UBC Theses and Dissertations
Methods of investigating phenomena arising from non-linearities in power systems Julien, Kenneth Stephen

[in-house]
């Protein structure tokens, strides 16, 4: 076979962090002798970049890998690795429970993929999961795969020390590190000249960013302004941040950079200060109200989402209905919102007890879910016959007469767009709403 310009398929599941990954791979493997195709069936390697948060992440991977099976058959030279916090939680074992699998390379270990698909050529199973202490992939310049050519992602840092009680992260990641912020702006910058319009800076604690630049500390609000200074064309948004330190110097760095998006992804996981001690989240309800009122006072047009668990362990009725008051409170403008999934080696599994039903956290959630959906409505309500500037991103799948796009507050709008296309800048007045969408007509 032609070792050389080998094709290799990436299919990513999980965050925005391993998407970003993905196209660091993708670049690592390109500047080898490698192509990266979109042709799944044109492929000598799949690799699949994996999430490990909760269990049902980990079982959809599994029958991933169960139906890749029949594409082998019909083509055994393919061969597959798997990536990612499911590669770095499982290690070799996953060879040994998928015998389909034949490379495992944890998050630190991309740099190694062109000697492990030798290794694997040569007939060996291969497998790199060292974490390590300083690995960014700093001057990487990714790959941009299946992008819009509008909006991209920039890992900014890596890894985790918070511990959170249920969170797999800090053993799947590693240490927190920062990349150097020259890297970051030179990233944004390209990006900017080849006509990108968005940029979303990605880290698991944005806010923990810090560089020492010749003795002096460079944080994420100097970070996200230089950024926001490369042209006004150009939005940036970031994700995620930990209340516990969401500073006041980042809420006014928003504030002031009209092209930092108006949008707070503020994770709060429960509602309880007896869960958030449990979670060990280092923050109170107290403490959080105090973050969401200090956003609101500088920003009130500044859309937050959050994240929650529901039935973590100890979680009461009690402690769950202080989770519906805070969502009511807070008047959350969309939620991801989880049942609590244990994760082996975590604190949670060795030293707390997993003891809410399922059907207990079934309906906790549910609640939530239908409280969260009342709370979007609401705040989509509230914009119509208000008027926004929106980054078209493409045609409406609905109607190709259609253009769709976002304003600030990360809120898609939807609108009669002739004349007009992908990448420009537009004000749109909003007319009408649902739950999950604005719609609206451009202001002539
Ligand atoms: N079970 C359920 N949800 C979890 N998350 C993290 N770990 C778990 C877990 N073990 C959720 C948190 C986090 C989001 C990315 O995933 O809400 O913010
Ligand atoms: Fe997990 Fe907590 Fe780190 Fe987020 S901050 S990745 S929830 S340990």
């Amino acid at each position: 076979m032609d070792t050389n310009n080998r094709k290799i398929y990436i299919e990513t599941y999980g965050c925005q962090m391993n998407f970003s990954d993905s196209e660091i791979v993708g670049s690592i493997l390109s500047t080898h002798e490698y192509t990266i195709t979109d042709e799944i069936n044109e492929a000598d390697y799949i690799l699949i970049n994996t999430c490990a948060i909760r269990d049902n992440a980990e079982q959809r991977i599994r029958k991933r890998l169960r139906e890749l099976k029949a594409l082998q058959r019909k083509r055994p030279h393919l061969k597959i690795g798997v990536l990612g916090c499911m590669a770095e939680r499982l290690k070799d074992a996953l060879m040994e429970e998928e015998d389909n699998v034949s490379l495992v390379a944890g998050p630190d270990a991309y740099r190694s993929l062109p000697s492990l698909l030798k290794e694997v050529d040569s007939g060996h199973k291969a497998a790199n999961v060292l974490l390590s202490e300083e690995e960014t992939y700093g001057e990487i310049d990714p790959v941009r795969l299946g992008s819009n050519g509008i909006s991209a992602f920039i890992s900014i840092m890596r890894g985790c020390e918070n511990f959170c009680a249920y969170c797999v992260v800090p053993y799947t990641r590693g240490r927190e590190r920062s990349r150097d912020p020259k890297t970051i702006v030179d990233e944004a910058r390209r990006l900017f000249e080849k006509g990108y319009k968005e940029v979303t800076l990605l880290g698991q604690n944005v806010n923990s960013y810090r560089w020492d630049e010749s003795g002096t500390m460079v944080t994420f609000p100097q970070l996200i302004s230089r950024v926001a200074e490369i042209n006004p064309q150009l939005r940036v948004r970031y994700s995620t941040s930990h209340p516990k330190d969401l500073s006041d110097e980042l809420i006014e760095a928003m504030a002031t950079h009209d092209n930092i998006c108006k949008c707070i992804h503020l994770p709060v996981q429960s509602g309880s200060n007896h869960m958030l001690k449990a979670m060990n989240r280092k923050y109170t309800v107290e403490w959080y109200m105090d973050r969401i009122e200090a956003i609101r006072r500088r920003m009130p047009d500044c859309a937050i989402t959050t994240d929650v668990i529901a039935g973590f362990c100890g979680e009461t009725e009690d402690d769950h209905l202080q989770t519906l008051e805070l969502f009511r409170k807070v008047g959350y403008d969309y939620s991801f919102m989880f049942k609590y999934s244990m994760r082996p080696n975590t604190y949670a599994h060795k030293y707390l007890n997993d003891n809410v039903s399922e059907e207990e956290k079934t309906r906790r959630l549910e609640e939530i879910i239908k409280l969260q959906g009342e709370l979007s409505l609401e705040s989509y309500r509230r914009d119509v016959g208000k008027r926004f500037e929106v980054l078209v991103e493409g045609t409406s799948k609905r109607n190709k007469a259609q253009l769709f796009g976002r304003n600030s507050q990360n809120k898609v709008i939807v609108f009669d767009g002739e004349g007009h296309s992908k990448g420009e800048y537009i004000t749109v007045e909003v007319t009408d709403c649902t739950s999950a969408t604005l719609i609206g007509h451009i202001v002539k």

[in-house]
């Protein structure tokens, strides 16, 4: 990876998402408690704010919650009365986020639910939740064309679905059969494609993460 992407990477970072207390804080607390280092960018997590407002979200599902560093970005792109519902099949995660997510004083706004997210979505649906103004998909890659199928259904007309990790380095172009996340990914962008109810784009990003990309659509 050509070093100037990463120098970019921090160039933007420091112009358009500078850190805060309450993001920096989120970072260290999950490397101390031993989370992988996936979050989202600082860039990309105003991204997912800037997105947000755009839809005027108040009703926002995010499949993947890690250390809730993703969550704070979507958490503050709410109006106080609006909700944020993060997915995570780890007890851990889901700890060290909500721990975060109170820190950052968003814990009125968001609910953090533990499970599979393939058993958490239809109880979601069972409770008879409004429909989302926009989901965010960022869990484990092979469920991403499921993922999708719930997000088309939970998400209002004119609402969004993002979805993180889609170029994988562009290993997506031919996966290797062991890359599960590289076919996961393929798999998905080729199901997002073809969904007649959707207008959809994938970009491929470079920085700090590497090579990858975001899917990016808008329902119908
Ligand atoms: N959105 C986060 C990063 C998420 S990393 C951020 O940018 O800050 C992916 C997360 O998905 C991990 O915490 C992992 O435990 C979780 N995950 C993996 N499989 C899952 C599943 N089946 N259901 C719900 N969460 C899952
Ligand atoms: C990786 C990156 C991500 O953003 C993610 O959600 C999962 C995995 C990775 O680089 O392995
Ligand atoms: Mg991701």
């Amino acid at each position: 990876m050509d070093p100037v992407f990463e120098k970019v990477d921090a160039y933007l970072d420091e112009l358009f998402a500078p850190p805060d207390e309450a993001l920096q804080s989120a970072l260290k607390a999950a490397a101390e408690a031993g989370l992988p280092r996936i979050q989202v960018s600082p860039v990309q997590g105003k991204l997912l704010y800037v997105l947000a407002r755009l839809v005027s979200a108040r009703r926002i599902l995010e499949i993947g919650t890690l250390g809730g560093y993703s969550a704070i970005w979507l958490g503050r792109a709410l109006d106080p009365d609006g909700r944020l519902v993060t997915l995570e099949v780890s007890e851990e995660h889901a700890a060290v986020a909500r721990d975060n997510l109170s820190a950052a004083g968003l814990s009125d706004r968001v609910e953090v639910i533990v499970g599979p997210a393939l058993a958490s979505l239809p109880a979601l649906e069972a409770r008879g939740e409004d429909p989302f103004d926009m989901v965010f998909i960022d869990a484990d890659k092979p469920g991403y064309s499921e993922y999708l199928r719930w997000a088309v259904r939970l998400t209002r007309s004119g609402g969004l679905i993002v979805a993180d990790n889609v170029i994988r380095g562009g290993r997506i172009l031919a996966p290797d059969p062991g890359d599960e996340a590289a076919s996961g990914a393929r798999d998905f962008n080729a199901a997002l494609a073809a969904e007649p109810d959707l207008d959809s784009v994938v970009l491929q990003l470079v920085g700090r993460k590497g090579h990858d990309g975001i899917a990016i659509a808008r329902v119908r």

Mathematical methods for investigating power-system phenomena arising from non-linearities are developed in this thesis. Most information available about power-system phenomena arising from non-linear effects is obtained from two main sources of research: field tests and miniature representation experiments. The use of equivalent circuits describing the physical system and the application of circuit analysis techniques is another approach to this problem. This thesis is concerned with the establishment of procedures for methods based on this approach. The incremental method is simple in theory but its application was difficult in the past because of the necessity of numerous calculations. The facilities of the digital computer overcome this difficulty and this method is fully explored. Certain aspects of the phenomena are investigated and some programming details of the method discussed. In contrast, the other methods require less calculations as the solutions are in the form of simple algebraic expressions. An insight into the system behaviour rather than accurate numerical results are obtained. Under the broad heading of analytical methods, the Method of Isoclines, the Principle of Harmonic Balance and the Method of Integral curves are investigated and used. The establishment of the equivalent circuits representing the physical system is studied and the adequacy of these representations is discussed. An interesting method of approaching the transient solution of the long-line equations is also developed. Comparison between the representations of the power transmission line by a finite number of T-sections and the use of distributed parameters is made. Underlying the whole study is the growing importance of non-linear effects and transient phenomena in power-system planning, design and operation.
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